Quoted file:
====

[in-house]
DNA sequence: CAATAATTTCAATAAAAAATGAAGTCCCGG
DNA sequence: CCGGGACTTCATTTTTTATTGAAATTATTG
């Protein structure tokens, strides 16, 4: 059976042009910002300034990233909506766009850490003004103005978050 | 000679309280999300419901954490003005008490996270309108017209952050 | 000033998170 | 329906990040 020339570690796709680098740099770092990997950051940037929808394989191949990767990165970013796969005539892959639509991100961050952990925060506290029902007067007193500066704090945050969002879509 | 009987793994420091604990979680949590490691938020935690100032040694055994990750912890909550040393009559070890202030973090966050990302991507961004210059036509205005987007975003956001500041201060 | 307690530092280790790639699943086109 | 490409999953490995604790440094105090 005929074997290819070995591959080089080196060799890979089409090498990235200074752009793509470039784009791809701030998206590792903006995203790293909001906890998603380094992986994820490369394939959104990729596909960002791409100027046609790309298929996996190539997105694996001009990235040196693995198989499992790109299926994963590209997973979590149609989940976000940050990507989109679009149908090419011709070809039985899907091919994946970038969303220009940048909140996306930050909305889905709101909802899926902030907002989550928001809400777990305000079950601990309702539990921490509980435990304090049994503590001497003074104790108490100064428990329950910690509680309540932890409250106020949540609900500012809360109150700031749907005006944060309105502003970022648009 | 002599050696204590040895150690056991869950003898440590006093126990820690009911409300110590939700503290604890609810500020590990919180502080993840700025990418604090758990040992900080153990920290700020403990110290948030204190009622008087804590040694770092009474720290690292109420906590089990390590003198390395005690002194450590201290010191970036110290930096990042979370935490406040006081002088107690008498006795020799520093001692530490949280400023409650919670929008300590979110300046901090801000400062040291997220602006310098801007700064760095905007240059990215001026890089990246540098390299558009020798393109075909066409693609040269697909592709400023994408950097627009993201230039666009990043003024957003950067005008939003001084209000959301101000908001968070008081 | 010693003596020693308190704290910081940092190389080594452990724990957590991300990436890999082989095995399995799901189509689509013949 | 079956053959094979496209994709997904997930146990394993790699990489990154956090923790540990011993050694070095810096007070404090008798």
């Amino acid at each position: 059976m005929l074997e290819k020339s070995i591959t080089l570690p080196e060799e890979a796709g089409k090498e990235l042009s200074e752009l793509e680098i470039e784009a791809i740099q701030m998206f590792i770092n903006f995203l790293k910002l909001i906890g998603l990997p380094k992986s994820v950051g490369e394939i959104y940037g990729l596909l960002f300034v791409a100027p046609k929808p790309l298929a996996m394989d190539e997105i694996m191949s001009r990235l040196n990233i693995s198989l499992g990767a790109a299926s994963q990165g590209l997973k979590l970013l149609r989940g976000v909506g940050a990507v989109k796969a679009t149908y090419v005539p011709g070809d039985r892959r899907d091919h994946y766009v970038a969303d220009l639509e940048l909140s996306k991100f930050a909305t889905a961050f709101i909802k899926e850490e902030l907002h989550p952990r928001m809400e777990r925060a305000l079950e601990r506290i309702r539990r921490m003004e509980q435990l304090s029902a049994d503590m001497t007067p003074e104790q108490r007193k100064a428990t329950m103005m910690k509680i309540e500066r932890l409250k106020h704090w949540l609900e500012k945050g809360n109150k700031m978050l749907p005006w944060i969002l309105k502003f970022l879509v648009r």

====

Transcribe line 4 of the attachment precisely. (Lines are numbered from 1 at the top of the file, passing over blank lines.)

């Protein structure tokens, strides 16, 4: 059976042009910002300034990233909506766009850490003004103005978050 | 000679309280999300419901954490003005008490996270309108017209952050 | 000033998170 | 329906990040 020339570690796709680098740099770092990997950051940037929808394989191949990767990165970013796969005539892959639509991100961050952990925060506290029902007067007193500066704090945050969002879509 | 009987793994420091604990979680949590490691938020935690100032040694055994990750912890909550040393009559070890202030973090966050990302991507961004210059036509205005987007975003956001500041201060 | 307690530092280790790639699943086109 | 490409999953490995604790440094105090 005929074997290819070995591959080089080196060799890979089409090498990235200074752009793509470039784009791809701030998206590792903006995203790293909001906890998603380094992986994820490369394939959104990729596909960002791409100027046609790309298929996996190539997105694996001009990235040196693995198989499992790109299926994963590209997973979590149609989940976000940050990507989109679009149908090419011709070809039985899907091919994946970038969303220009940048909140996306930050909305889905709101909802899926902030907002989550928001809400777990305000079950601990309702539990921490509980435990304090049994503590001497003074104790108490100064428990329950910690509680309540932890409250106020949540609900500012809360109150700031749907005006944060309105502003970022648009 | 002599050696204590040895150690056991869950003898440590006093126990820690009911409300110590939700503290604890609810500020590990919180502080993840700025990418604090758990040992900080153990920290700020403990110290948030204190009622008087804590040694770092009474720290690292109420906590089990390590003198390395005690002194450590201290010191970036110290930096990042979370935490406040006081002088107690008498006795020799520093001692530490949280400023409650919670929008300590979110300046901090801000400062040291997220602006310098801007700064760095905007240059990215001026890089990246540098390299558009020798393109075909066409693609040269697909592709400023994408950097627009993201230039666009990043003024957003950067005008939003001084209000959301101000908001968070008081 | 010693003596020693308190704290910081940092190389080594452990724990957590991300990436890999082989095995399995799901189509689509013949 | 079956053959094979496209994709997904997930146990394993790699990489990154956090923790540990011993050694070095810096007070404090008798």